Cuban vintage cars evoke US industry's better times
Wed Dec 10, 2008 11:20am EST
By Patrick Markey
HAVANA, Dec 10 (Reuters) – U.S. automakers are struggling to survive the
financial crisis but in communist Cuba the cars that Chevrolet and Ford
built decades ago are still cruising the streets and their owners have a
message for the manufacturers: they don't make 'em like they used to.
Buicks and Plymouths made in the 1950s growl through Havana alongside
Ladas and new Korean and French cars with Cubans creatively keeping the
old vehicles running despite a four-decade-old U.S. embargo against the
Patched up with Russian spare parts and often motors salvaged from other
cars, their owners say the sturdy classics could run for years more even
as the industry that made them seeks billions of dollars from the U.S.
government in a bailout.
"They are never going to have quality like this again. Modern cars are
made to last three or four years, these were made for 50, 60," said
Argelio Hernandez, tapping the bumper of his blue 1952 Ford taxi in
Havana's old quarter.
"The companies are never going to build quality cars because they need
With car sales falling the fastest in years, the White House and
congressional Democrats are trying to push through a rescue package for
automakers that were once a symbol of U.S. economic power.
The plan, which needs to be approved by the U.S. Congress, could provide
$15 billion in short-term loans to help General Motors and Chrysler LLC
stave off bankruptcy. Ford Motor Co. (F.N: Quote, Profile, Research,
Stock Buzz) has called for an emergency credit line.
BEFORE THE REVOLUTION
In downtown Havana Vieja, a sprawl of Colonial era buildings, lines of
pastel-colored Chevrolet Deluxes, Fords and Plymouths wait to ferry
passengers for less than $1 to nearby suburbs. Complaints about high
fuel prices and repair costs are as common as in other taxi lines.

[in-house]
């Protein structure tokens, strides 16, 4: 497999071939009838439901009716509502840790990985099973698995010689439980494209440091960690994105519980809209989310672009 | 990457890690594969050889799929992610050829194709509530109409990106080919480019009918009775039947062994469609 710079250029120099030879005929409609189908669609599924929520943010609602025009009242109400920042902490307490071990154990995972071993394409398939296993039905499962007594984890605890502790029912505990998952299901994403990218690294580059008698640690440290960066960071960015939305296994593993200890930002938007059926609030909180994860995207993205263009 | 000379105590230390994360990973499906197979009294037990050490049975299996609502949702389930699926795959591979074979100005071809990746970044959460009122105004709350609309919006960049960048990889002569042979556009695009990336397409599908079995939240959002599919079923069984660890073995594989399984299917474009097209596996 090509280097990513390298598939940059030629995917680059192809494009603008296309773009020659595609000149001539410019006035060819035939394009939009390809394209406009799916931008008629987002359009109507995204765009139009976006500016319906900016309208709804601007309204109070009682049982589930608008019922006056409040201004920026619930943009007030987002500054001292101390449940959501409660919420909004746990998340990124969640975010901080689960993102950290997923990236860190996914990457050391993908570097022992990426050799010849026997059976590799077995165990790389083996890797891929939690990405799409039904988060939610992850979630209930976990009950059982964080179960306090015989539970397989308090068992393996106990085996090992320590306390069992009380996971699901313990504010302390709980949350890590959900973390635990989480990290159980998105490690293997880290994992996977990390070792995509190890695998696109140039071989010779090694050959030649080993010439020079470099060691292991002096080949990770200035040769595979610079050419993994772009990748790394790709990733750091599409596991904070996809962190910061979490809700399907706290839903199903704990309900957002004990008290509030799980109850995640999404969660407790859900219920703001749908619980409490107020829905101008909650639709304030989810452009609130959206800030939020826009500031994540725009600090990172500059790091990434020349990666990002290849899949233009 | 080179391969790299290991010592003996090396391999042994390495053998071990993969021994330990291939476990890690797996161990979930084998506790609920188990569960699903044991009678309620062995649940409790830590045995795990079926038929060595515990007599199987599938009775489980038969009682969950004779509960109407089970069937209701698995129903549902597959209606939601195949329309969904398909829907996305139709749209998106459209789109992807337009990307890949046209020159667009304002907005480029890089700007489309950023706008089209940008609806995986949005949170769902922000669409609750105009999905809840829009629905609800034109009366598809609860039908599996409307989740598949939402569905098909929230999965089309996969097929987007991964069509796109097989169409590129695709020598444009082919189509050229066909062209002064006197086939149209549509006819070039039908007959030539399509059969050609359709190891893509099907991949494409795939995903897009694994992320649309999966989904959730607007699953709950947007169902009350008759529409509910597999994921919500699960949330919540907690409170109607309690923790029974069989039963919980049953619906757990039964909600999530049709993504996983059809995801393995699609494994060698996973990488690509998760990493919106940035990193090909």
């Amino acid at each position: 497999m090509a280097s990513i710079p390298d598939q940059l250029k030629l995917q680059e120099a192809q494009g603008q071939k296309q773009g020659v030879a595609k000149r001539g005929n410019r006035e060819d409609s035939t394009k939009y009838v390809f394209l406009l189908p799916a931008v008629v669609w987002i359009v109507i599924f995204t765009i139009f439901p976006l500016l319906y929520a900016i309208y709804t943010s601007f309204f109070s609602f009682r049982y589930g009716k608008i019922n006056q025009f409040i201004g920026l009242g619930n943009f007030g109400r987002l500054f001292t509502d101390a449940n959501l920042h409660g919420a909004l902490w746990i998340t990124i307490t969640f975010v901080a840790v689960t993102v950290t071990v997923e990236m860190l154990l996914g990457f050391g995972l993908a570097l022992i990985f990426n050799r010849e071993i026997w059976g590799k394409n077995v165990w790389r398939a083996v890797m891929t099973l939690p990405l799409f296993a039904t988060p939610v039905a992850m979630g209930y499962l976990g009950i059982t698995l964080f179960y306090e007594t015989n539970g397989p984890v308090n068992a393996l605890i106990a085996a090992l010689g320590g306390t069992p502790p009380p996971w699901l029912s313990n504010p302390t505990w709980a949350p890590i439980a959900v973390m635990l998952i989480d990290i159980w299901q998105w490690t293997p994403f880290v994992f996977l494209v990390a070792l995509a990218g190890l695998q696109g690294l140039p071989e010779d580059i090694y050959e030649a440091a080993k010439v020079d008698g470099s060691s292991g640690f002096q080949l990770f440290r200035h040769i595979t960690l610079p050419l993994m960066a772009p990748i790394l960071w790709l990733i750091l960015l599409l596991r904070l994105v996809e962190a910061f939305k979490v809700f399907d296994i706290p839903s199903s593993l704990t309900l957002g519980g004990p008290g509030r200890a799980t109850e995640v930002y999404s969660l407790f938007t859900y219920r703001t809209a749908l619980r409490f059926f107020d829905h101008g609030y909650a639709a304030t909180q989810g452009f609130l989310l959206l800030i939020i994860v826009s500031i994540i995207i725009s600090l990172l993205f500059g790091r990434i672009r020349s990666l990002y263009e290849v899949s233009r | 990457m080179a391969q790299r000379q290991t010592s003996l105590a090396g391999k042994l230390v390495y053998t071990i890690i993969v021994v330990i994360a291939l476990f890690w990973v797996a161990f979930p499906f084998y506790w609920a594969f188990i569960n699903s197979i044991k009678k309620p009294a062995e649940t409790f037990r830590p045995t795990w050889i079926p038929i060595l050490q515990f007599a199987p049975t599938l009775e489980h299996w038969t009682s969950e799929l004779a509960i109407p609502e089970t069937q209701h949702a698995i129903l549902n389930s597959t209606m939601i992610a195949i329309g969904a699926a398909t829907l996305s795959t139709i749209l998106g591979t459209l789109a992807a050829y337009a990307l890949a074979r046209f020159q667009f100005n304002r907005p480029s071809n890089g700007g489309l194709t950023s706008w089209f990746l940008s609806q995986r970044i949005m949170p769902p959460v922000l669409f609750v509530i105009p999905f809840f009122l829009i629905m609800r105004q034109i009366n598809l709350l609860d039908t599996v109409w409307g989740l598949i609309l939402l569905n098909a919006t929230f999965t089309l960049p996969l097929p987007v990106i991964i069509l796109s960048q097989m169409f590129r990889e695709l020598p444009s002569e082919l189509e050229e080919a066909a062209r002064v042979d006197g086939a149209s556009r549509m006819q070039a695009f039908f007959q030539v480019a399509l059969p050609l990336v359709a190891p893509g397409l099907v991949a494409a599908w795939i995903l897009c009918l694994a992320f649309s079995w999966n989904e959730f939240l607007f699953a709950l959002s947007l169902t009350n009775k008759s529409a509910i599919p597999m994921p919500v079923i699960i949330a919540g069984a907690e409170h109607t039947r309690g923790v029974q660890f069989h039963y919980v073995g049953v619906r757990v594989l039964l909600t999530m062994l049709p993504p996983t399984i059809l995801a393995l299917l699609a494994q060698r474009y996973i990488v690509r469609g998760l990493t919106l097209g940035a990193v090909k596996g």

The cars still run, and many are in decent shape, although in some cases
the stolid chassis is only original part. Around 60,000 vintage cars are
still running in Cuba, where private car ownership is restricted and the
public transport system is deficient.
"This is all about invention," said Luis Hernandez, a mechanic who was
slapping grease on an axle of his black and yellow 1956 Buick, his tools
spread out on the sidewalk.
Some of the cars are older than their drivers, handed down from father
to son. Many date from before 1959 when Fidel Castro came to power in an
armed revolution. He then became a Cold War enemy of the United States
and Washington has refused to end the embargo against Cuba.
Raul Castro, who took over the presidency in February from his ailing
brother, has said he would be prepared to sit down with U.S.
President-elect Barack Obama, although talks seem distant.
Chomping on a cigar as he took his worn-out 1956 Buick for a spin along
Havana's Malecon boulevard, 65-year-old Daniel Vencomo is not so sure
about ties with the United States, but he has little doubt about his
"I reckon this car is going to outlive me," he said. "I am going to pass
it on to my youngest boy to see whether he can finish it off."
(Reporting by Patrick Markey in Havana; Editing by Kieran Murray)